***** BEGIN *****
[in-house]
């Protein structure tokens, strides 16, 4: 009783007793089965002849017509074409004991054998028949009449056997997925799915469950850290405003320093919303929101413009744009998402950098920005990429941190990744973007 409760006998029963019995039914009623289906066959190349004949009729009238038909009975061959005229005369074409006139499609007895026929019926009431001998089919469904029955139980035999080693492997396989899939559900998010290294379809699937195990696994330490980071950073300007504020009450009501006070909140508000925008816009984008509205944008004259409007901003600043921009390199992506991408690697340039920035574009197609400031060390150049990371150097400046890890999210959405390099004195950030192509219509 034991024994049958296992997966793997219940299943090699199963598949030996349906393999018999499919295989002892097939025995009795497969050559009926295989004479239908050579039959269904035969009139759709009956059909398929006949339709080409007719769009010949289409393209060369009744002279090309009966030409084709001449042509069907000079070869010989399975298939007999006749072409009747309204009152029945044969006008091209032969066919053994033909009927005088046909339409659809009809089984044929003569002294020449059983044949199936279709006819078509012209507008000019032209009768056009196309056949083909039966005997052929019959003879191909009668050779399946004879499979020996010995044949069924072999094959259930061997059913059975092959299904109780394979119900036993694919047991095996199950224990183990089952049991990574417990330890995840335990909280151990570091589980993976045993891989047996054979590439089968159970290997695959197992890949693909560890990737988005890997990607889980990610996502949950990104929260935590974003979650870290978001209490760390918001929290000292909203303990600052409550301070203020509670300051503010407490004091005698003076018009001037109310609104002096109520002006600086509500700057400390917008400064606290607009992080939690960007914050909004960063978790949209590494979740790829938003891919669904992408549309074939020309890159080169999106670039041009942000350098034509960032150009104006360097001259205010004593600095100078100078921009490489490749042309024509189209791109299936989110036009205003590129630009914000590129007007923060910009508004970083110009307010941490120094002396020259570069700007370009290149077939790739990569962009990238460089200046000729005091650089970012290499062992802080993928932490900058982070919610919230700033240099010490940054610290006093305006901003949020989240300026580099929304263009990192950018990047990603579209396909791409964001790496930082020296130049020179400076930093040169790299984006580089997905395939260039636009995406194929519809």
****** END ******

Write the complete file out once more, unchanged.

[in-house]
């Protein structure tokens, strides 16, 4: 009783007793089965002849017509074409004991054998028949009449056997997925799915469950850290405003320093919303929101413009744009998402950098920005990429941190990744973007 409760006998029963019995039914009623289906066959190349004949009729009238038909009975061959005229005369074409006139499609007895026929019926009431001998089919469904029955139980035999080693492997396989899939559900998010290294379809699937195990696994330490980071950073300007504020009450009501006070909140508000925008816009984008509205944008004259409007901003600043921009390199992506991408690697340039920035574009197609400031060390150049990371150097400046890890999210959405390099004195950030192509219509 034991024994049958296992997966793997219940299943090699199963598949030996349906393999018999499919295989002892097939025995009795497969050559009926295989004479239908050579039959269904035969009139759709009956059909398929006949339709080409007719769009010949289409393209060369009744002279090309009966030409084709001449042509069907000079070869010989399975298939007999006749072409009747309204009152029945044969006008091209032969066919053994033909009927005088046909339409659809009809089984044929003569002294020449059983044949199936279709006819078509012209507008000019032209009768056009196309056949083909039966005997052929019959003879191909009668050779399946004879499979020996010995044949069924072999094959259930061997059913059975092959299904109780394979119900036993694919047991095996199950224990183990089952049991990574417990330890995840335990909280151990570091589980993976045993891989047996054979590439089968159970290997695959197992890949693909560890990737988005890997990607889980990610996502949950990104929260935590974003979650870290978001209490760390918001929290000292909203303990600052409550301070203020509670300051503010407490004091005698003076018009001037109310609104002096109520002006600086509500700057400390917008400064606290607009992080939690960007914050909004960063978790949209590494979740790829938003891919669904992408549309074939020309890159080169999106670039041009942000350098034509960032150009104006360097001259205010004593600095100078100078921009490489490749042309024509189209791109299936989110036009205003590129630009914000590129007007923060910009508004970083110009307010941490120094002396020259570069700007370009290149077939790739990569962009990238460089200046000729005091650089970012290499062992802080993928932490900058982070919610919230700033240099010490940054610290006093305006901003949020989240300026580099929304263009990192950018990047990603579209396909791409964001790496930082020296130049020179400076930093040169790299984006580089997905395939260039636009995406194929519809």